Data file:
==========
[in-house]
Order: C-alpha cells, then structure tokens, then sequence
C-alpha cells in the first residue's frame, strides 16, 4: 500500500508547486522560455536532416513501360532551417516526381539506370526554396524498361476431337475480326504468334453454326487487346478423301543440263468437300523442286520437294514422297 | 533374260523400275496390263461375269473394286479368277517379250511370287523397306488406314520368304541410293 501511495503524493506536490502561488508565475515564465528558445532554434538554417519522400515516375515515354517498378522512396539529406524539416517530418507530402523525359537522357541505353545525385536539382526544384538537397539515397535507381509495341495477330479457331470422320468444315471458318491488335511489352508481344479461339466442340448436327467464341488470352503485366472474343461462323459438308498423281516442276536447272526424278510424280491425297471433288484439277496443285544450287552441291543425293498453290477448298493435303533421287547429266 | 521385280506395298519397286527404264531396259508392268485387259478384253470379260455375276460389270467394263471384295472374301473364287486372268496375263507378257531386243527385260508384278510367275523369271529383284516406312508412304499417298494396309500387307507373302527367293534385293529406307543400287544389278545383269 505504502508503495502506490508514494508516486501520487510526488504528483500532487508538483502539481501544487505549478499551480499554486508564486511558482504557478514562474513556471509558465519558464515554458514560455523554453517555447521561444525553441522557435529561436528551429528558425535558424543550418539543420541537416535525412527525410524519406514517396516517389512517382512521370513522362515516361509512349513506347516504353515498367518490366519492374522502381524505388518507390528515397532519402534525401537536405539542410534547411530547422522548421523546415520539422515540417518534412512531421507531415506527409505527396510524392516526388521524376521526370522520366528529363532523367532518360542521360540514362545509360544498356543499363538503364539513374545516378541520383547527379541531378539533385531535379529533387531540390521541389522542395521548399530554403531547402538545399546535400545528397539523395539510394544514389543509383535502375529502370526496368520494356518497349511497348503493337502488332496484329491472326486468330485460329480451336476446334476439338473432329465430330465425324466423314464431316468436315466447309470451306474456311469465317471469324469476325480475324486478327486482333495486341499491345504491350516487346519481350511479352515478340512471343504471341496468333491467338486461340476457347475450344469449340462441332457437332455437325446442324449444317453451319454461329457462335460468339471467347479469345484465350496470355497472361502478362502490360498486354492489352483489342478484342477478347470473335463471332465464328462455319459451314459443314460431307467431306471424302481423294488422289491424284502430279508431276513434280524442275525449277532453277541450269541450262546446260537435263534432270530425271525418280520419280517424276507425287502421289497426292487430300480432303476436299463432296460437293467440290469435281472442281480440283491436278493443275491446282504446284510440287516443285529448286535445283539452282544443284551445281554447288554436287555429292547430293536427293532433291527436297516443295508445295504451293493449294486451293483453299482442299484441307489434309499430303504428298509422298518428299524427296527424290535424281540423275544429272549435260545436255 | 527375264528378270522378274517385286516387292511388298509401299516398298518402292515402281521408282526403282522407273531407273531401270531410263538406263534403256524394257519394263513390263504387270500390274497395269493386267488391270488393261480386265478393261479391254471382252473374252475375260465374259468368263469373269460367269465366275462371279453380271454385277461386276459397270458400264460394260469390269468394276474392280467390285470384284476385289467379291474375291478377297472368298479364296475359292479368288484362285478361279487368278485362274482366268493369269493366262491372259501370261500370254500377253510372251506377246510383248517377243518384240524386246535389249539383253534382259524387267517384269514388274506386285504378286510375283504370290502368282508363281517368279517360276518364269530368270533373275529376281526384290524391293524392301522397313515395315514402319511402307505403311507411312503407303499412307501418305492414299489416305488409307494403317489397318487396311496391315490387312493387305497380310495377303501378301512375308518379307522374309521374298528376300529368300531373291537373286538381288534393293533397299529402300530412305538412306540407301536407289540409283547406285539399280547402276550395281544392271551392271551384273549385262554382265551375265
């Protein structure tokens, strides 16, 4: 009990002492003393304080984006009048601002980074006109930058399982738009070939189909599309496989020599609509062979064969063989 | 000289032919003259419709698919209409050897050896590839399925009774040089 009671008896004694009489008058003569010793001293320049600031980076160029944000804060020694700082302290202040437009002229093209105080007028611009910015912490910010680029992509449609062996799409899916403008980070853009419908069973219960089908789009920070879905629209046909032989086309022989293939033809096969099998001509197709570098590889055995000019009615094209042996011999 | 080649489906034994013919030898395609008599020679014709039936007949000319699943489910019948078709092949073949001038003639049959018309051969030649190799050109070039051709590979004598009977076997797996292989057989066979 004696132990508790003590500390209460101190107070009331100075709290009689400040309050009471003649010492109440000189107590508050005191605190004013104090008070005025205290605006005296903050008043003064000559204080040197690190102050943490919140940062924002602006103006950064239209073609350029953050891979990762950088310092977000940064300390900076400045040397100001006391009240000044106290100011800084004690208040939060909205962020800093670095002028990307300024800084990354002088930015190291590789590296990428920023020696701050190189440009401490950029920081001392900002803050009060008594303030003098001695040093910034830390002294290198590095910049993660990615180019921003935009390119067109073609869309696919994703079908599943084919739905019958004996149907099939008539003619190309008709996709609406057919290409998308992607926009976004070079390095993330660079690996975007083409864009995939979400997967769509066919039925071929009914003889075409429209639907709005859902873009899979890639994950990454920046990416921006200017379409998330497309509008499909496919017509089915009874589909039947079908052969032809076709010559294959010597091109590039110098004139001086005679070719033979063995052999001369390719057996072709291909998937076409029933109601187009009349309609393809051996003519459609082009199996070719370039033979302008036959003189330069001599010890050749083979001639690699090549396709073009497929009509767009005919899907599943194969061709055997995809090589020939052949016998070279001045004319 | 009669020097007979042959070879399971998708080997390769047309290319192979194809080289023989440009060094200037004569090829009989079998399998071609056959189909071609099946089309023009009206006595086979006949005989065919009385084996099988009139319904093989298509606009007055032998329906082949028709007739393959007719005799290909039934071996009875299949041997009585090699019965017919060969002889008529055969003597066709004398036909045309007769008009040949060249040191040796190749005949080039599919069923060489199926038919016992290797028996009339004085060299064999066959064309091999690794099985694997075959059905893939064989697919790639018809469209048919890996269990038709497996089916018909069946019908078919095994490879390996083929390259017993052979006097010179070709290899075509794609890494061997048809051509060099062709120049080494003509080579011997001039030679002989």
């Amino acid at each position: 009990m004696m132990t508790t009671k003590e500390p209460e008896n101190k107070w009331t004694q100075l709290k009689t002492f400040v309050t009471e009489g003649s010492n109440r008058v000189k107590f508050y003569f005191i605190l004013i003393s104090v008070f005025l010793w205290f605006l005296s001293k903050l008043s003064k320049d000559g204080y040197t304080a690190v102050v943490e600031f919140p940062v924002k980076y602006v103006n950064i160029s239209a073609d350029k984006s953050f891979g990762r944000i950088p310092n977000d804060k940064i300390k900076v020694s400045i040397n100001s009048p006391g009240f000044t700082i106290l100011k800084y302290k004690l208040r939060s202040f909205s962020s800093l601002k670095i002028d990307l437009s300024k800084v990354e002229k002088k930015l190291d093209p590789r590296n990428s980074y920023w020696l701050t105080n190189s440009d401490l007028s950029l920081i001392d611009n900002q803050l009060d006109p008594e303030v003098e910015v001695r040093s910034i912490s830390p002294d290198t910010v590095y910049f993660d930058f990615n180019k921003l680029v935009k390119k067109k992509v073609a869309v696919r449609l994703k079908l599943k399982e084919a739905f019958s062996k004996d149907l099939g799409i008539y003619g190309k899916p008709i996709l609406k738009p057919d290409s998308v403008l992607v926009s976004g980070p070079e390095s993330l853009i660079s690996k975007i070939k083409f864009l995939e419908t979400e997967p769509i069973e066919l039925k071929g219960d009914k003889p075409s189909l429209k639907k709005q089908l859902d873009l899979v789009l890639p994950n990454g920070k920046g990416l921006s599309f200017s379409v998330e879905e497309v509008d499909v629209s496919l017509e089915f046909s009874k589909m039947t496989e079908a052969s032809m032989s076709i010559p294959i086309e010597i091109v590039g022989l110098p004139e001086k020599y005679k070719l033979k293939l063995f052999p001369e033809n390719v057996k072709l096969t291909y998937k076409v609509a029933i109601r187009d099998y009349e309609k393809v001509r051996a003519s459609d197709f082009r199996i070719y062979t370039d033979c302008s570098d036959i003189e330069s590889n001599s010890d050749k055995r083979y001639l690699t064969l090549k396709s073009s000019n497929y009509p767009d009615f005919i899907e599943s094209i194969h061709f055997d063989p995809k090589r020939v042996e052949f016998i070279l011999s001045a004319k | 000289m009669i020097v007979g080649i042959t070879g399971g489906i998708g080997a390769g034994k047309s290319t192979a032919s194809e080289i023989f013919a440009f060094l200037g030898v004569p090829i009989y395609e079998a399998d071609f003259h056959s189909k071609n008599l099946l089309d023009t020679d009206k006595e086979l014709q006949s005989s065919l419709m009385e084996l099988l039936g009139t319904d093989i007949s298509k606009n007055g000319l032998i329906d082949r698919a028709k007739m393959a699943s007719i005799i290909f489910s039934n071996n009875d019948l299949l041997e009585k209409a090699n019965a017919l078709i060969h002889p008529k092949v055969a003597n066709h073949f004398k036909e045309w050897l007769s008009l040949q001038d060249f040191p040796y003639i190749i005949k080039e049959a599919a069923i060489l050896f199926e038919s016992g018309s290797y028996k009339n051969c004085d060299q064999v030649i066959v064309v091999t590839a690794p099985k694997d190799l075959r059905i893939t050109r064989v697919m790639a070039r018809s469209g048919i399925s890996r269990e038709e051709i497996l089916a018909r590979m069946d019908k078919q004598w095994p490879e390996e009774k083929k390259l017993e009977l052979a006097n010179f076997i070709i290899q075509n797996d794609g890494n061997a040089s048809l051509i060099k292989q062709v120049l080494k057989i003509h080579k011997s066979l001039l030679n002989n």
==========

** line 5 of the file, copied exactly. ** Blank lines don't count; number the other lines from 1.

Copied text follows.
């Amino acid at each position: 009990m004696m132990t508790t009671k003590e500390p209460e008896n101190k107070w009331t004694q100075l709290k009689t002492f400040v309050t009471e009489g003649s010492n109440r008058v000189k107590f508050y003569f005191i605190l004013i003393s104090v008070f005025l010793w205290f605006l005296s001293k903050l008043s003064k320049d000559g204080y040197t304080a690190v102050v943490e600031f919140p940062v924002k980076y602006v103006n950064i160029s239209a073609d350029k984006s953050f891979g990762r944000i950088p310092n977000d804060k940064i300390k900076v020694s400045i040397n100001s009048p006391g009240f000044t700082i106290l100011k800084y302290k004690l208040r939060s202040f909205s962020s800093l601002k670095i002028d990307l437009s300024k800084v990354e002229k002088k930015l190291d093209p590789r590296n990428s980074y920023w020696l701050t105080n190189s440009d401490l007028s950029l920081i001392d611009n900002q803050l009060d006109p008594e303030v003098e910015v001695r040093s910034i912490s830390p002294d290198t910010v590095y910049f993660d930058f990615n180019k921003l680029v935009k390119k067109k992509v073609a869309v696919r449609l994703k079908l599943k399982e084919a739905f019958s062996k004996d149907l099939g799409i008539y003619g190309k899916p008709i996709l609406k738009p057919d290409s998308v403008l992607v926009s976004g980070p070079e390095s993330l853009i660079s690996k975007i070939k083409f864009l995939e419908t979400e997967p769509i069973e066919l039925k071929g219960d009914k003889p075409s189909l429209k639907k709005q089908l859902d873009l899979v789009l890639p994950n990454g920070k920046g990416l921006s599309f200017s379409v998330e879905e497309v509008d499909v629209s496919l017509e089915f046909s009874k589909m039947t496989e079908a052969s032809m032989s076709i010559p294959i086309e010597i091109v590039g022989l110098p004139e001086k020599y005679k070719l033979k293939l063995f052999p001369e033809n390719v057996k072709l096969t291909y998937k076409v609509a029933i109601r187009d099998y009349e309609k393809v001509r051996a003519s459609d197709f082009r199996i070719y062979t370039d033979c302008s570098d036959i003189e330069s590889n001599s010890d050749k055995r083979y001639l690699t064969l090549k396709s073009s000019n497929y009509p767009d009615f005919i899907e599943s094209i194969h061709f055997d063989p995809k090589r020939v042996e052949f016998i070279l011999s001045a004319k | 000289m009669i020097v007979g080649i042959t070879g399971g489906i998708g080997a390769g034994k047309s290319t192979a032919s194809e080289i023989f013919a440009f060094l200037g030898v004569p090829i009989y395609e079998a399998d071609f003259h056959s189909k071609n008599l099946l089309d023009t020679d009206k006595e086979l014709q006949s005989s065919l419709m009385e084996l099988l039936g009139t319904d093989i007949s298509k606009n007055g000319l032998i329906d082949r698919a028709k007739m393959a699943s007719i005799i290909f489910s039934n071996n009875d019948l299949l041997e009585k209409a090699n019965a017919l078709i060969h002889p008529k092949v055969a003597n066709h073949f004398k036909e045309w050897l007769s008009l040949q001038d060249f040191p040796y003639i190749i005949k080039e049959a599919a069923i060489l050896f199926e038919s016992g018309s290797y028996k009339n051969c004085d060299q064999v030649i066959v064309v091999t590839a690794p099985k694997d190799l075959r059905i893939t050109r064989v697919m790639a070039r018809s469209g048919i399925s890996r269990e038709e051709i497996l089916a018909r590979m069946d019908k078919q004598w095994p490879e390996e009774k083929k390259l017993e009977l052979a006097n010179f076997i070709i290899q075509n797996d794609g890494n061997a040089s048809l051509i060099k292989q062709v120049l080494k057989i003509h080579k011997s066979l001039l030679n002989n």